Ketones are chemicals that appear in the blood and urine when your body burns fat for energy. Your body burns fat when there is not enough insulin to allow sugar to be burned for energy. Ketones also are produced when you have not eaten enough food to provide the energy your body needs.
When you have type 1 diabetes, ketone testing is very important because ketones can build up in the body. The buildup can cause an emergency condition called ketoacidosis. Ketoacidosis is a serious, life-threatening problem and must be treated immediately.
Frequent ketone tests can be important in the first few days after you are first diagnosed with type 1 diabetes. You need to make sure that you are taking enough insulin to turn off ketone production.
The presence of urine ketones can be altered by some medicines. Make sure your doctor knows all the medicines you are taking.
If you have just been recently diagnosed with type 1 diabetes, you may need to check ketones routinely twice a day. If a ketone test is positive, you may need to test more often than this. If all of your ketone tests are negative after 1 or 2 weeks of testing, you may be able to stop routine testing of ketones.
Follow your healthcare provider’s recommendations for reporting positive ketone test results. This is a very important part of getting your diabetes under control and regulating your insulin.
If you are taking insulin and have just 1 insulin shot a day, your healthcare provider may ask you to do a ketone test every morning to see if the effect of the insulin is lasting a full 24 hours. Ketones will usually be present in the morning if you need more insulin.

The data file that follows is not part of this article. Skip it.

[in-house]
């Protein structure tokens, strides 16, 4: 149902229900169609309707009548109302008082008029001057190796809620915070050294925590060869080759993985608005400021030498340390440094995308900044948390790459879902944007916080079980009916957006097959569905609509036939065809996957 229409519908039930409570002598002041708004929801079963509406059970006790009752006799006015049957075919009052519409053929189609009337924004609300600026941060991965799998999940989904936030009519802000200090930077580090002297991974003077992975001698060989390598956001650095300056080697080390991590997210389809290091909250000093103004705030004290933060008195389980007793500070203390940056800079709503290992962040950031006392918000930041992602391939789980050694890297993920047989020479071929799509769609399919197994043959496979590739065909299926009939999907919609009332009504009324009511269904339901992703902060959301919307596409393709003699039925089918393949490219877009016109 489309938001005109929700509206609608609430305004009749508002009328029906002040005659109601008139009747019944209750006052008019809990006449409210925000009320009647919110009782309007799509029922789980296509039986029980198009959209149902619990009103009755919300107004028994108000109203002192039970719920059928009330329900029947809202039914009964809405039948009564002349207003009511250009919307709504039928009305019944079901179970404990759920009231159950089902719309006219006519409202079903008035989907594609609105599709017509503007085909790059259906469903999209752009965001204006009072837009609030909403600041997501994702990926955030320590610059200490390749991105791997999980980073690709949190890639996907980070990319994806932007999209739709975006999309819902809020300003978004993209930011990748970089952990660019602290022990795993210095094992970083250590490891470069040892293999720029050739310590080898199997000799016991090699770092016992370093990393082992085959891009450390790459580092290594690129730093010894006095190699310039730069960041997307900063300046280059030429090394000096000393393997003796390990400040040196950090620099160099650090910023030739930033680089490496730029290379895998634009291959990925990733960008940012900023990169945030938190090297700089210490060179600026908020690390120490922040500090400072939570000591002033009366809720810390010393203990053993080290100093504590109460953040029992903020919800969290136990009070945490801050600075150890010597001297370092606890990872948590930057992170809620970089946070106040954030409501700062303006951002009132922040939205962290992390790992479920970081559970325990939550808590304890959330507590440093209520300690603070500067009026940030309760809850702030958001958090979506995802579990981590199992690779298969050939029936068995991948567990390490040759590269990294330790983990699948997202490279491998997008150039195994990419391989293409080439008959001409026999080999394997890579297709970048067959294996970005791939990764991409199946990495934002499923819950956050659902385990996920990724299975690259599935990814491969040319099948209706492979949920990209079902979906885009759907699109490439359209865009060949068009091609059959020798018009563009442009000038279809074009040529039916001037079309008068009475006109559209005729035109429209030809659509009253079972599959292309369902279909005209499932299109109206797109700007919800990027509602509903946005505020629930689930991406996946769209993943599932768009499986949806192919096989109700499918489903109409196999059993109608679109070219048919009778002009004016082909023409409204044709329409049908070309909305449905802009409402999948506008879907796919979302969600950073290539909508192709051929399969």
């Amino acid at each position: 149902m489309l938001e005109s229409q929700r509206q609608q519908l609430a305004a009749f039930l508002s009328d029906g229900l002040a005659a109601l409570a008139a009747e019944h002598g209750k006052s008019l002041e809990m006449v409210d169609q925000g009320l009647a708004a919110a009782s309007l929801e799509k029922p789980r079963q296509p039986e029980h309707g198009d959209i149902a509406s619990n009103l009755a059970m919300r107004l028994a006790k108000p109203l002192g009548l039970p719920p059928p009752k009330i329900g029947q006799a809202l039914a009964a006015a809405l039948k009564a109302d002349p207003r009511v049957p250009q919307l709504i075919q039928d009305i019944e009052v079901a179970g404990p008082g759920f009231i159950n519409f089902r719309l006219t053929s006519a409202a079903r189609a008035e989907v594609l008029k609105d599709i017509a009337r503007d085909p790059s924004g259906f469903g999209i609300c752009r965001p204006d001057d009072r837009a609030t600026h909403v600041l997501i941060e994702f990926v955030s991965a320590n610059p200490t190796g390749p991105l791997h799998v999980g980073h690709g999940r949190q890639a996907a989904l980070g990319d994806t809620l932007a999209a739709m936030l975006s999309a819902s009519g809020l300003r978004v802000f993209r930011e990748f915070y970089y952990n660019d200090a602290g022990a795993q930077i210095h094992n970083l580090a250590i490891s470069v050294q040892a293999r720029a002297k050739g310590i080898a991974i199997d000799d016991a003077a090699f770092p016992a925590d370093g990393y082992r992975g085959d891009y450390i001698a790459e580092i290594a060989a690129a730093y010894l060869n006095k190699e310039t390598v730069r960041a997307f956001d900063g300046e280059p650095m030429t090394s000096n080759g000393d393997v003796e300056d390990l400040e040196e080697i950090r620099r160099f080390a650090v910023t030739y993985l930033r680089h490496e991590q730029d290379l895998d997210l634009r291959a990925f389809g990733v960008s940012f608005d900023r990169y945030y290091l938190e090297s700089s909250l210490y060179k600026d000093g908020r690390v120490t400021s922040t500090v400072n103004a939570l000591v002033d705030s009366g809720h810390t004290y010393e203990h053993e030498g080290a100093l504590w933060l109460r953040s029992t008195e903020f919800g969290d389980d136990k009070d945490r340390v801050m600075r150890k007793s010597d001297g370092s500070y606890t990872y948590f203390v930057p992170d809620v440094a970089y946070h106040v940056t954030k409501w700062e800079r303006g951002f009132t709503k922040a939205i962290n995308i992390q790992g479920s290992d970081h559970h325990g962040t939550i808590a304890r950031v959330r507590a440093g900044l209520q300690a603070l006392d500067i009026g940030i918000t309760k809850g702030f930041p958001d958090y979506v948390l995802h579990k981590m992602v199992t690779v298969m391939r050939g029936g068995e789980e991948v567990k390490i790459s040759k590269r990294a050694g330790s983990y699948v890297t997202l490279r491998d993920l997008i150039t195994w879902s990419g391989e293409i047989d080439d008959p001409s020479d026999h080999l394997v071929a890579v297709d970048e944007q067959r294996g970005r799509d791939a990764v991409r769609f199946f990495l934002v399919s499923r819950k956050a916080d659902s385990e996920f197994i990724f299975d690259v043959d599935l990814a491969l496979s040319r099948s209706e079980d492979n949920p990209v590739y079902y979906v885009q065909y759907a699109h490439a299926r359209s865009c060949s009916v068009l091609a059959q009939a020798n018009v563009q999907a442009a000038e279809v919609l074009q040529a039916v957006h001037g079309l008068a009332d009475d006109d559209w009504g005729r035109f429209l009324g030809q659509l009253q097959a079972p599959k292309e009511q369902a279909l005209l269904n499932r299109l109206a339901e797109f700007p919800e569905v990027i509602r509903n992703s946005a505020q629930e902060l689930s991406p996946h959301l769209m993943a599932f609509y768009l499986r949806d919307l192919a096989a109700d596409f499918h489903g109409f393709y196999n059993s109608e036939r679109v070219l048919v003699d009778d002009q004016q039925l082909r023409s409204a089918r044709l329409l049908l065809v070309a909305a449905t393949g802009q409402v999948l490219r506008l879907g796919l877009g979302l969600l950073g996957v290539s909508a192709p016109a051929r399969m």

If your morning blood sugars vary between very high and very low values, check your ketone level in the morning. Morning ketones can be a sign of a low blood sugar during the night. Your blood sugar may bounce back to a normal or high level by the time you check it in the morning, but low blood sugar during the night can be dangerous. Sometimes checking for morning ketones helps diagnose the problem of nighttime low blood sugar.
Your provider may recommend that you also check for ketones if:
Ask your healthcare provider when you should check for ketones and be sure to follow his or her recommendations. This is especially important if you are pregnant and have diabetes.
A method of testing for ketones must be kept in the home (and taken on trips) at all times in case you get sick or have had recent changes in your medicines.
Tests for checking ketones are available at your local pharmacy. You can check for ketones in the urine or in the blood. Record the test results in a notebook so you don't forget them.
To check for urine ketones you can use urine test strips. Some commonly used strips are Ketostix or Chemstrip K. The strips are good for about 6 months once a bottle of strips is opened. Strips that are individually wrapped last 2 to 3 years. Ask your pharmacist about the types of urine ketone strips available.
Follow the package directions for testing carefully. Urine ketone tests must be timed exactly using a watch or clock with a secondhand. After you dip the strip in the urine sample, compare the color of your test strip with the colors in the chart on the container. Ask someone else to watch the timing of the test with you and to check your reading of the strip. This helps prevent errors due to color blindness or other factors.
To check for ketones in the blood you need a meter and blood ketone strips. Your provider can show you how to use the meter for measuring blood ketones.
The blood ketone measurement gives you the value at that moment. The urine ketones may reflect levels from a few hours earlier.
Call your provider right away (day or night) if:
If the urine ketone test result is large or the blood test is above 1.0 mmol/L, tell the person answering your call that the call is urgent.
Call during office hours if: